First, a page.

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Lean Project Planning

Getting projects started can feel like pushing a giant boulder up a hill. Why is it so hard to getting projects off the ground?

The answer to that question is that there are more questions than answers at the beginning of a project, which stifles action and progress. Once the team has many of the answers they need, the project begins to flow much more smoothly, but it can seem painfully long to get to that point.

These delays cost time and money — not to mention motivation and enthusiasm for the project. Fortunately, there are ways to get projects started faster and more efficiently: good project planning.

Some former colleagues of mine were fond of saying, “You never know less about a project than at the beginning.” This is the crux of why projects start slowly. Teams want to be efficient and avoid making costly mistakes, so they have a strong desire to answer all of the questions they have before they begin “real” work.

That the beginning of the project is when you know the least about it is precisely the reason why trying to answer all of the questions up-front is a trap. Even if the team gets a lot of answers at the beginning, many of those answers will turn out to be wrong. The idea that knowing everything at the beginning is more efficient is an illusion — in reality, it never works that way.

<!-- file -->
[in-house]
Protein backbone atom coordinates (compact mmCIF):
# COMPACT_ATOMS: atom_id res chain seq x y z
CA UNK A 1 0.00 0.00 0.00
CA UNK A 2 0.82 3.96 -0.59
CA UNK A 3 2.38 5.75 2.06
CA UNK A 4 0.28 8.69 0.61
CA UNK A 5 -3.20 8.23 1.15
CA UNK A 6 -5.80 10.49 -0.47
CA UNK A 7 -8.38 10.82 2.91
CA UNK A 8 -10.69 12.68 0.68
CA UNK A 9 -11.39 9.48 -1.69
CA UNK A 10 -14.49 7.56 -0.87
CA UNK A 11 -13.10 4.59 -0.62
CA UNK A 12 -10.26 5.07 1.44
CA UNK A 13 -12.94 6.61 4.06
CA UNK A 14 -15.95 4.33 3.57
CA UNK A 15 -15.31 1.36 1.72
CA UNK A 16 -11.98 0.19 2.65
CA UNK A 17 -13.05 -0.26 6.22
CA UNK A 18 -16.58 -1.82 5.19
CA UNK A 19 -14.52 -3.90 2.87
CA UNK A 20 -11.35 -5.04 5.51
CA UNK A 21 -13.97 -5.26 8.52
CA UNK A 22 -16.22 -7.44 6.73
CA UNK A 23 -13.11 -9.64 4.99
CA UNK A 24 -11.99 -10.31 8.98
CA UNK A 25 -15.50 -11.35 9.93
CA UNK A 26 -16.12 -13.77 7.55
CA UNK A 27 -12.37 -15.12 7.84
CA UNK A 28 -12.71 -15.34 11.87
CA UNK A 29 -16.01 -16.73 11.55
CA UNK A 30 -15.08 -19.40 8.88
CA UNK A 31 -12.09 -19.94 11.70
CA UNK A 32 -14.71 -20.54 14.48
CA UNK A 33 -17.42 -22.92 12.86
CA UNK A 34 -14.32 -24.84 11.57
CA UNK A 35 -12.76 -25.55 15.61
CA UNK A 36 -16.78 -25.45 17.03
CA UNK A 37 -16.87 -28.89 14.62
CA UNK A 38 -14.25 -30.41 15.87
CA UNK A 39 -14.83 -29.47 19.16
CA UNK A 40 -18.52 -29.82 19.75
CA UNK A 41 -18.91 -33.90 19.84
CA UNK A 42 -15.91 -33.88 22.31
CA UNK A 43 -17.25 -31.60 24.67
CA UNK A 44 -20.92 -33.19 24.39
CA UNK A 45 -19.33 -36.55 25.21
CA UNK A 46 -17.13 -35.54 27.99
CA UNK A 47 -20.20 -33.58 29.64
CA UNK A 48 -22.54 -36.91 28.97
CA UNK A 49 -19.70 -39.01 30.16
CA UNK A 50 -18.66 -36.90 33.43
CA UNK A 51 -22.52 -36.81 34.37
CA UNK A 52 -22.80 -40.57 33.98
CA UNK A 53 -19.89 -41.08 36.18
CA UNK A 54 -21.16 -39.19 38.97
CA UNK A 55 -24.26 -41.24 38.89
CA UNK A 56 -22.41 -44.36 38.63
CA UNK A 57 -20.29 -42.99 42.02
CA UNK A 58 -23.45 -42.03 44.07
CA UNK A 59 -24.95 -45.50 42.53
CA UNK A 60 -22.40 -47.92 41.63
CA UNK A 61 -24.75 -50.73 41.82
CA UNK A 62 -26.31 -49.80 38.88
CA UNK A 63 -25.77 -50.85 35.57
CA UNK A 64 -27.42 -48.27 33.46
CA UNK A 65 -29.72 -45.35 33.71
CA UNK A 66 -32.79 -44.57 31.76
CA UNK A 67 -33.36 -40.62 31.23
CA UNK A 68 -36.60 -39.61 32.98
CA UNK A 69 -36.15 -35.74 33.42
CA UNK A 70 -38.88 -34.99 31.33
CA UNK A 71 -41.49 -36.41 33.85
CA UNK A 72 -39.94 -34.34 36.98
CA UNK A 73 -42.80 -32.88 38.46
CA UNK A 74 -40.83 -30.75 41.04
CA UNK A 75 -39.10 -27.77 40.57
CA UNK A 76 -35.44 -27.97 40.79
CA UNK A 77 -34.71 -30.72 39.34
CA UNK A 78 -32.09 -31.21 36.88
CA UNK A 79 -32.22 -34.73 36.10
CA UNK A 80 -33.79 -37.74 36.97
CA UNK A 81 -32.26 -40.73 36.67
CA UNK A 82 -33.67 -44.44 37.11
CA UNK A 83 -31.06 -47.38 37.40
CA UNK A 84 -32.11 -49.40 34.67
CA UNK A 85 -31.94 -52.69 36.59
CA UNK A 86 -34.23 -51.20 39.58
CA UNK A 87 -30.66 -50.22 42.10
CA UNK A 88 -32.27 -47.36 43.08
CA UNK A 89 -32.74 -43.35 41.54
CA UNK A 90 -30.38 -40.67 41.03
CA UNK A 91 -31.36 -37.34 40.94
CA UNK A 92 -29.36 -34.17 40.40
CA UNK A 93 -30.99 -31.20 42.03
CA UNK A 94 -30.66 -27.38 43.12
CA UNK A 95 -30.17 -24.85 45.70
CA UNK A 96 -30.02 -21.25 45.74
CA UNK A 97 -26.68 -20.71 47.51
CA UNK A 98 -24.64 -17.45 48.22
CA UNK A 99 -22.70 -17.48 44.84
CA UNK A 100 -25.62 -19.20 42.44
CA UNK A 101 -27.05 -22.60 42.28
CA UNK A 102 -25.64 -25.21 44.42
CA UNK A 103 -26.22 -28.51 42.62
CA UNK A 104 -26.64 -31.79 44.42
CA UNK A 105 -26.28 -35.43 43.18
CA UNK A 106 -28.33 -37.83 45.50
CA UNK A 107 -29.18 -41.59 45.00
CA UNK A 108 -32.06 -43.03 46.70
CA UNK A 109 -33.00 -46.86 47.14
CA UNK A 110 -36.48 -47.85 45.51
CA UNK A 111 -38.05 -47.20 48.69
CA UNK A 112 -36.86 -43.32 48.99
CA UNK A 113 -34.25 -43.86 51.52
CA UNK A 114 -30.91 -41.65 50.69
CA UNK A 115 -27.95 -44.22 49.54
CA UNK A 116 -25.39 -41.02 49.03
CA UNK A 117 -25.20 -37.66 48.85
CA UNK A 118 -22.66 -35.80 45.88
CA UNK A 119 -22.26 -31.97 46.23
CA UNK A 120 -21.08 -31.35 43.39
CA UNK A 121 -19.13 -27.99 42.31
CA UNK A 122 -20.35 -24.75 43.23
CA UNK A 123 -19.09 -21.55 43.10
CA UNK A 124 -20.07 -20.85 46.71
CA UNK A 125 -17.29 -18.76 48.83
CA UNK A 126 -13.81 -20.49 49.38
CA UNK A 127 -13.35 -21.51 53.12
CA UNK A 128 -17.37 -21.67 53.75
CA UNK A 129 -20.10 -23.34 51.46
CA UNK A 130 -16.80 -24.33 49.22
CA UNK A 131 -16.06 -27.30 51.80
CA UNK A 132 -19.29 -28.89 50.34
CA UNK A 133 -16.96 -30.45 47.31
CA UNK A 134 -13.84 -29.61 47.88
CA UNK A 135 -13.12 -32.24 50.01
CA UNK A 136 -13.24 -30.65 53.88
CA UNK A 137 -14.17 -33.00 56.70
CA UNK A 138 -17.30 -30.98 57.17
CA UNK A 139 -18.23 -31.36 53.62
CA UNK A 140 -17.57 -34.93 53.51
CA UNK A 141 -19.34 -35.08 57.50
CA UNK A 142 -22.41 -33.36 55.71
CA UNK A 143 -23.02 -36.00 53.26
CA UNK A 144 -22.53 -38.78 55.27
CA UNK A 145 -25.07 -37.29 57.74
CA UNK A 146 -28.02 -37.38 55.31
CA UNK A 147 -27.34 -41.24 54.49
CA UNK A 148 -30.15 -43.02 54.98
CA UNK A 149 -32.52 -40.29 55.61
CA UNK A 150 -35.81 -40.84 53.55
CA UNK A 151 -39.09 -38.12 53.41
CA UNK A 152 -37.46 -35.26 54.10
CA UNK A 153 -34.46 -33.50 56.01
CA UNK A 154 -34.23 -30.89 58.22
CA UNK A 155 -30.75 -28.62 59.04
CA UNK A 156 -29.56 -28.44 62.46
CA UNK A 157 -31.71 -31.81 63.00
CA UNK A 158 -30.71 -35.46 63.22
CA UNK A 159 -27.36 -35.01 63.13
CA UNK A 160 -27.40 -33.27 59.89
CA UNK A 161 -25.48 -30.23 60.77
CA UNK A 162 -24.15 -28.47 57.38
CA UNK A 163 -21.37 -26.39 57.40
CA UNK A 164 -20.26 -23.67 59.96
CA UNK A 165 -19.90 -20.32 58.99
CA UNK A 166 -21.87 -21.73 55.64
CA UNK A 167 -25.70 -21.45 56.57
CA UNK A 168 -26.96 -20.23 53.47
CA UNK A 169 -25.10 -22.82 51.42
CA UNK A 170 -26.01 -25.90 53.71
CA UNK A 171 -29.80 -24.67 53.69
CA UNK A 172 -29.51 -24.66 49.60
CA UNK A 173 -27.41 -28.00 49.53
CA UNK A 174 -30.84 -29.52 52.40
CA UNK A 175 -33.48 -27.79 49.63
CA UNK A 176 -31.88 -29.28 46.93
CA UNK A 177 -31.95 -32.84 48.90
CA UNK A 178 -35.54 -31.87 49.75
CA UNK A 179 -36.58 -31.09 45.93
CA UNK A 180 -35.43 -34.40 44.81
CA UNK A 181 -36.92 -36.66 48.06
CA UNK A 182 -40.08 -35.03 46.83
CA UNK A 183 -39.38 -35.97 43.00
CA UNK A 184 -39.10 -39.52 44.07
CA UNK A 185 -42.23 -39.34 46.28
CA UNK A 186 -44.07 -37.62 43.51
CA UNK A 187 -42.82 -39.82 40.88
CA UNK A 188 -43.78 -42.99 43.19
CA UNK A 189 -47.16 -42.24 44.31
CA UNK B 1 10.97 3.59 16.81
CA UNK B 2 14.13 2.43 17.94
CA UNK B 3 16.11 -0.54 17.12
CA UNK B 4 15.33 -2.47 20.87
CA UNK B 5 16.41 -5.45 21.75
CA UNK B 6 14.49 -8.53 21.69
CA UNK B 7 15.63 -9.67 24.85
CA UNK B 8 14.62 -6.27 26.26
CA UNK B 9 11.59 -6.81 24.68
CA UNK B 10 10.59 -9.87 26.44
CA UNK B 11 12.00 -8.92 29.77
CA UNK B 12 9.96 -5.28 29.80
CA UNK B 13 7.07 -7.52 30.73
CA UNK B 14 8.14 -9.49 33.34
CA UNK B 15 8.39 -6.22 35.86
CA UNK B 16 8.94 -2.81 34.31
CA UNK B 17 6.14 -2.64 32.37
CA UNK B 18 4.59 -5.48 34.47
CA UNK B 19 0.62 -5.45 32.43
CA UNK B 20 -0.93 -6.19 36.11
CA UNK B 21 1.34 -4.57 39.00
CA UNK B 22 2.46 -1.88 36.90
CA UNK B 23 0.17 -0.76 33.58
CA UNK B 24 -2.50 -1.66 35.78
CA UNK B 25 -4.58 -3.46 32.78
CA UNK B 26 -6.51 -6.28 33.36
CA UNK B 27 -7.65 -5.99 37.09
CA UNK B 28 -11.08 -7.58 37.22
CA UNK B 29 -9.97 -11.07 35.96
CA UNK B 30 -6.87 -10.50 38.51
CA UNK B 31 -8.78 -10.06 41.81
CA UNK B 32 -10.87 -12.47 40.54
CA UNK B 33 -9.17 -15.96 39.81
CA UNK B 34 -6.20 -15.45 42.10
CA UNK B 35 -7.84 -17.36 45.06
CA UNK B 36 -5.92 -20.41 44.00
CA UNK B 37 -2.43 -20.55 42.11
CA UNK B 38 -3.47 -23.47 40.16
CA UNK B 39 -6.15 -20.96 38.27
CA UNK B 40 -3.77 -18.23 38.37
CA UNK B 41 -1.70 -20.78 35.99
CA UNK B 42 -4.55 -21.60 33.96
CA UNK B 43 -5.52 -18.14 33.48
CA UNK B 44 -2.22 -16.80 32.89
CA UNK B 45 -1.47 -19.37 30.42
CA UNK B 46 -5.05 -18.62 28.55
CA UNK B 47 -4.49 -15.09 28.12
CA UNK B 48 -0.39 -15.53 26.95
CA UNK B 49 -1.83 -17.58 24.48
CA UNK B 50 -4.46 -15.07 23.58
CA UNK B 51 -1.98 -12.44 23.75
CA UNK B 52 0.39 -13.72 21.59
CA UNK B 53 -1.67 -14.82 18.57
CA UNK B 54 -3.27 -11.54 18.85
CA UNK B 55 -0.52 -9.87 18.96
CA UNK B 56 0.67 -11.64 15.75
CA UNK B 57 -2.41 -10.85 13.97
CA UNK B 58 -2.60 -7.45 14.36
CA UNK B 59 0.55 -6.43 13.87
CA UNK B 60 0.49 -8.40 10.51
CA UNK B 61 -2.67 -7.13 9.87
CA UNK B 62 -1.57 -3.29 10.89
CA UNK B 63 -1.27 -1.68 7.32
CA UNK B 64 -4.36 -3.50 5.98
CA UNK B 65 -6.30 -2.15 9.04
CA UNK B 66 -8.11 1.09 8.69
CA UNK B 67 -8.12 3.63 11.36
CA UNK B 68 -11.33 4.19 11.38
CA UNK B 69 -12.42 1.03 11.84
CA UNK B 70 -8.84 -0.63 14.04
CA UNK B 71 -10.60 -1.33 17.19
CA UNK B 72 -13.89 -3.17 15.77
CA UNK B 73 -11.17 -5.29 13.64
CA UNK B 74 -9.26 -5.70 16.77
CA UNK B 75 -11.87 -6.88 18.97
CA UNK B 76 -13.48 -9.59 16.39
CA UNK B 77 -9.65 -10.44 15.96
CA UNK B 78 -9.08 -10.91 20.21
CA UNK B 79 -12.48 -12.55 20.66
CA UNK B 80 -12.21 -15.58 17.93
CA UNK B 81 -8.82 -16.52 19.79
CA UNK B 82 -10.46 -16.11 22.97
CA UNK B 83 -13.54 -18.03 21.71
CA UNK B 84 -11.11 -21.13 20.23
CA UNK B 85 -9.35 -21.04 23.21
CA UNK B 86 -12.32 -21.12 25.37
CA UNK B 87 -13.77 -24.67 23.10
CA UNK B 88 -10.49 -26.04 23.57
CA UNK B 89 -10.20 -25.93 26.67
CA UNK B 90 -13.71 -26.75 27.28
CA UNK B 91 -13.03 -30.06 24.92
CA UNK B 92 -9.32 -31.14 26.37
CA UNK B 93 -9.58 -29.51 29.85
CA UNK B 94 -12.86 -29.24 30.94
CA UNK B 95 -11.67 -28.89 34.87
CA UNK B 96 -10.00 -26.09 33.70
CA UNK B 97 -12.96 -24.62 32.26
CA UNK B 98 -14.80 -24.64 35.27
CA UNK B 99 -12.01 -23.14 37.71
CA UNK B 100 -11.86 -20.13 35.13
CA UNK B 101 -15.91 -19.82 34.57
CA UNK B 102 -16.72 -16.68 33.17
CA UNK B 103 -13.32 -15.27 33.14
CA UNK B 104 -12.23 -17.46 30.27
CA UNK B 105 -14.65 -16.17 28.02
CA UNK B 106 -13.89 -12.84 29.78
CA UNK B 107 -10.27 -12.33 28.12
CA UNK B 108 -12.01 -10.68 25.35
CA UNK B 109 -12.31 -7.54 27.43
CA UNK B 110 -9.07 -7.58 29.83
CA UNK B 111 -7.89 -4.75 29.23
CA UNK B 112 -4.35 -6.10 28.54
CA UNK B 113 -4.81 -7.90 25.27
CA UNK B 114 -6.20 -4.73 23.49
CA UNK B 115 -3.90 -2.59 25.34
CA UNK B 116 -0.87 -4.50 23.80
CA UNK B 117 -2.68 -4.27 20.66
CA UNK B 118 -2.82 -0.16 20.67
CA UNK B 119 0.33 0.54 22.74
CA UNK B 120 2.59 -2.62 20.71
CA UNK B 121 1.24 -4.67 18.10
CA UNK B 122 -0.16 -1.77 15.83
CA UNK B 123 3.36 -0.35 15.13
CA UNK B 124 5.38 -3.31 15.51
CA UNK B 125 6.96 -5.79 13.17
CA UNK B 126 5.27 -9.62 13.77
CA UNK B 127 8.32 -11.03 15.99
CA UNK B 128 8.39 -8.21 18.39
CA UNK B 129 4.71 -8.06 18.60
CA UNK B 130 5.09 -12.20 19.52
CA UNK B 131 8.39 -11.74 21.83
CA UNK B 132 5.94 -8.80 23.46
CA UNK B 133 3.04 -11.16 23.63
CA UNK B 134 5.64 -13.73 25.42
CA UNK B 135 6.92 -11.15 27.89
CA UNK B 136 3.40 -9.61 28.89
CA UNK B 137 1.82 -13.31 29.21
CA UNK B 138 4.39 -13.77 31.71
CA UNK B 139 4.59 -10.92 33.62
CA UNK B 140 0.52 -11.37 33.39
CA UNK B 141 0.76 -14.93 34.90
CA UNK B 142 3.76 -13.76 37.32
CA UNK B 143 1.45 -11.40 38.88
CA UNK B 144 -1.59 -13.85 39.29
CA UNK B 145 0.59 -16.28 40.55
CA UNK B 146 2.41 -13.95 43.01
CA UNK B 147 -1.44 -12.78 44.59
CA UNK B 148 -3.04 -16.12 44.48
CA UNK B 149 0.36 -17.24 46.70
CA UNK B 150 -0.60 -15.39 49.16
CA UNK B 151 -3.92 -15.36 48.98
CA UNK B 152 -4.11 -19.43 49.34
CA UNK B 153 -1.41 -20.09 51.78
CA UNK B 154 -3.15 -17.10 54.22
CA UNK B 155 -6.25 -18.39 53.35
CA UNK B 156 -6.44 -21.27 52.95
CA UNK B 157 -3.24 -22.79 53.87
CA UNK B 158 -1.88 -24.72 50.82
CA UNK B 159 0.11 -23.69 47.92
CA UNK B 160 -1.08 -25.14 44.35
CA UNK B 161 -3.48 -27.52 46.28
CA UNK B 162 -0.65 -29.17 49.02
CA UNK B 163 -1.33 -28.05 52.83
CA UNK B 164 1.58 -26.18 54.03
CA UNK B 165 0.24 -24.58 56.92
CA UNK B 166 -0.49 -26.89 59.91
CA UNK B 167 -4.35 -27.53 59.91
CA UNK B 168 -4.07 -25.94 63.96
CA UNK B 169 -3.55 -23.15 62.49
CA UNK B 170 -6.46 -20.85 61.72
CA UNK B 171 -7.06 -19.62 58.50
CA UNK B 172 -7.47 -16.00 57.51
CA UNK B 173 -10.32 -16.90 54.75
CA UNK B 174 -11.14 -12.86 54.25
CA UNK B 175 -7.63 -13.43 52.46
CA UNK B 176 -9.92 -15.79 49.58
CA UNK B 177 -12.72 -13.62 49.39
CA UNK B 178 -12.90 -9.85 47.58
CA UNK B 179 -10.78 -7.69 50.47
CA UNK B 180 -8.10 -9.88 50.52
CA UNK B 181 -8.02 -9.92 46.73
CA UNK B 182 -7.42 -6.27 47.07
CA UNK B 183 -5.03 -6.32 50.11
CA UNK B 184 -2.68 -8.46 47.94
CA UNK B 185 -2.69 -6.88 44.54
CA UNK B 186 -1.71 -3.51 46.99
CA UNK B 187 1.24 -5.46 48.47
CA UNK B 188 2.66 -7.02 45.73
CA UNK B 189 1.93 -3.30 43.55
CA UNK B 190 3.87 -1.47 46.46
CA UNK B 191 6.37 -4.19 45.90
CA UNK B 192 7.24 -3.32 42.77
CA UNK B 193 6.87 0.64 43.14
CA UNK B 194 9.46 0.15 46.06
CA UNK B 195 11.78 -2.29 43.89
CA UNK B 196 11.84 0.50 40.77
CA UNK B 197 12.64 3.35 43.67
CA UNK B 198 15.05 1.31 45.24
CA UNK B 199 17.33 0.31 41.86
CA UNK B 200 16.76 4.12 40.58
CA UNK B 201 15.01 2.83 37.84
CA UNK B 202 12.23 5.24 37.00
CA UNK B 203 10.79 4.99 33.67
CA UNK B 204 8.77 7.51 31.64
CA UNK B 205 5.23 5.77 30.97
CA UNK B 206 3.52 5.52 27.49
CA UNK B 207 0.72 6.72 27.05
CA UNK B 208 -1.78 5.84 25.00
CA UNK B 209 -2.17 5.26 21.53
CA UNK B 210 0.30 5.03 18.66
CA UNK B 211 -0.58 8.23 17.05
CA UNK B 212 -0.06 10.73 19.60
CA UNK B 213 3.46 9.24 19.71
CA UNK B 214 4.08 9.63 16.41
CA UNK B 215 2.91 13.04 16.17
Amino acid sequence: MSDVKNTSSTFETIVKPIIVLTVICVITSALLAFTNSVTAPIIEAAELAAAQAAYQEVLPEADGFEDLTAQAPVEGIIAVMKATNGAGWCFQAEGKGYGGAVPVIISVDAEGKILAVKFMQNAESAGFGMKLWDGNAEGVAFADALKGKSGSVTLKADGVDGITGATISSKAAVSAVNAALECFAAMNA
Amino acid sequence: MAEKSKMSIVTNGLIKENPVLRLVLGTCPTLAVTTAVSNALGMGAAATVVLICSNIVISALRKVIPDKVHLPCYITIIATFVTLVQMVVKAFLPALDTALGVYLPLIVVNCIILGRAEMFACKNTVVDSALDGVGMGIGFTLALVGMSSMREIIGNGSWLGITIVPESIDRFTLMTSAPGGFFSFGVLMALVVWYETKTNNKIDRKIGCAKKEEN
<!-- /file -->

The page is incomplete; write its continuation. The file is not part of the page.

Lean project planning focuses on knowing just enough to move forward.

If the team can focus on answering just enough of the unknowns to get to the next step, they can begin making progress faster. Done in short steps, this also allows the team to change course quickly when a set of answers or decisions turn out to be wrong.

While this sound a lot like an agile process — and truthfully, it is an agile-like process — it is different in so far as “just enough” planning can consider the entirety of a project (or product, or solution), beyond what is planned for the next sprint. It is a more holistic way of planning without over-planning in greater detail than you can accurately know at any given time in the project.

There is also no single way this approach to planning has to be done. It can be formed and shaped according to the specific styles and composition of your team or organization. I have applied this approach to a number of different teams and organizations, and can help you find the right fit for your group.